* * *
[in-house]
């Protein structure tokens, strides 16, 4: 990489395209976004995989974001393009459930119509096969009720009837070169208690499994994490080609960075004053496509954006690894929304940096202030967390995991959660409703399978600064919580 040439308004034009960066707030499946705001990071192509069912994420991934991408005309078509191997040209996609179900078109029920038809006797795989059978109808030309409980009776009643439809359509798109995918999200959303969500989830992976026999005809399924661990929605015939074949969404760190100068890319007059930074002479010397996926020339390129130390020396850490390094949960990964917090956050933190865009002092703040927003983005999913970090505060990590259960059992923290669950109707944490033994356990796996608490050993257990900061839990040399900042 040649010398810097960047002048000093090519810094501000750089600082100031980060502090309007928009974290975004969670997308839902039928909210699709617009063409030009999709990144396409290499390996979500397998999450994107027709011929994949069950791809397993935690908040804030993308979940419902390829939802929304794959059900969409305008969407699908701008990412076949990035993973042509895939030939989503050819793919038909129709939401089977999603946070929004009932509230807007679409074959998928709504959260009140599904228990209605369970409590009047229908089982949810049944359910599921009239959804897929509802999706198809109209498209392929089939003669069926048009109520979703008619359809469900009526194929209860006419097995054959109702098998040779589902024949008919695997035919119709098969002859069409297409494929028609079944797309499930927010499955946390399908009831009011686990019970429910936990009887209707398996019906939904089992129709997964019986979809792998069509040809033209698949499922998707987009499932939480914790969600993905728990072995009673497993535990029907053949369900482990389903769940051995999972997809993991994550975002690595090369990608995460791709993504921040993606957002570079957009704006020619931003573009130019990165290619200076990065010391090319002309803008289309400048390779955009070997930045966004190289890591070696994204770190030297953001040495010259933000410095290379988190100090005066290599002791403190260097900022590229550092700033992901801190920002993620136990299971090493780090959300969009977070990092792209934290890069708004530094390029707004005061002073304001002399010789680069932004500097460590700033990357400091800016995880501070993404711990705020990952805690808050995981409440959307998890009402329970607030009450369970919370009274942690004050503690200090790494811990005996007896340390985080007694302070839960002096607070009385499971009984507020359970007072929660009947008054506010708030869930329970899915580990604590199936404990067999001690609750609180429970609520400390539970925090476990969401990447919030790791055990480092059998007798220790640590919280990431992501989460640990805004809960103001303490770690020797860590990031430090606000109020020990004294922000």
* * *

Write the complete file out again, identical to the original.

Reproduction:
[in-house]
């Protein structure tokens, strides 16, 4: 990489395209976004995989974001393009459930119509096969009720009837070169208690499994994490080609960075004053496509954006690894929304940096202030967390995991959660409703399978600064919580 040439308004034009960066707030499946705001990071192509069912994420991934991408005309078509191997040209996609179900078109029920038809006797795989059978109808030309409980009776009643439809359509798109995918999200959303969500989830992976026999005809399924661990929605015939074949969404760190100068890319007059930074002479010397996926020339390129130390020396850490390094949960990964917090956050933190865009002092703040927003983005999913970090505060990590259960059992923290669950109707944490033994356990796996608490050993257990900061839990040399900042 040649010398810097960047002048000093090519810094501000750089600082100031980060502090309007928009974290975004969670997308839902039928909210699709617009063409030009999709990144396409290499390996979500397998999450994107027709011929994949069950791809397993935690908040804030993308979940419902390829939802929304794959059900969409305008969407699908701008990412076949990035993973042509895939030939989503050819793919038909129709939401089977999603946070929004009932509230807007679409074959998928709504959260009140599904228990209605369970409590009047229908089982949810049944359910599921009239959804897929509802999706198809109209498209392929089939003669069926048009109520979703008619359809469900009526194929209860006419097995054959109702098998040779589902024949008919695997035919119709098969002859069409297409494929028609079944797309499930927010499955946390399908009831009011686990019970429910936990009887209707398996019906939904089992129709997964019986979809792998069509040809033209698949499922998707987009499932939480914790969600993905728990072995009673497993535990029907053949369900482990389903769940051995999972997809993991994550975002690595090369990608995460791709993504921040993606957002570079957009704006020619931003573009130019990165290619200076990065010391090319002309803008289309400048390779955009070997930045966004190289890591070696994204770190030297953001040495010259933000410095290379988190100090005066290599002791403190260097900022590229550092700033992901801190920002993620136990299971090493780090959300969009977070990092792209934290890069708004530094390029707004005061002073304001002399010789680069932004500097460590700033990357400091800016995880501070993404711990705020990952805690808050995981409440959307998890009402329970607030009450369970919370009274942690004050503690200090790494811990005996007896340390985080007694302070839960002096607070009385499971009984507020359970007072929660009947008054506010708030869930329970899915580990604590199936404990067999001690609750609180429970609520400390539970925090476990969401990447919030790791055990480092059998007798220790640590919280990431992501989460640990805004809960103001303490770690020797860590990031430090606000109020020990004294922000």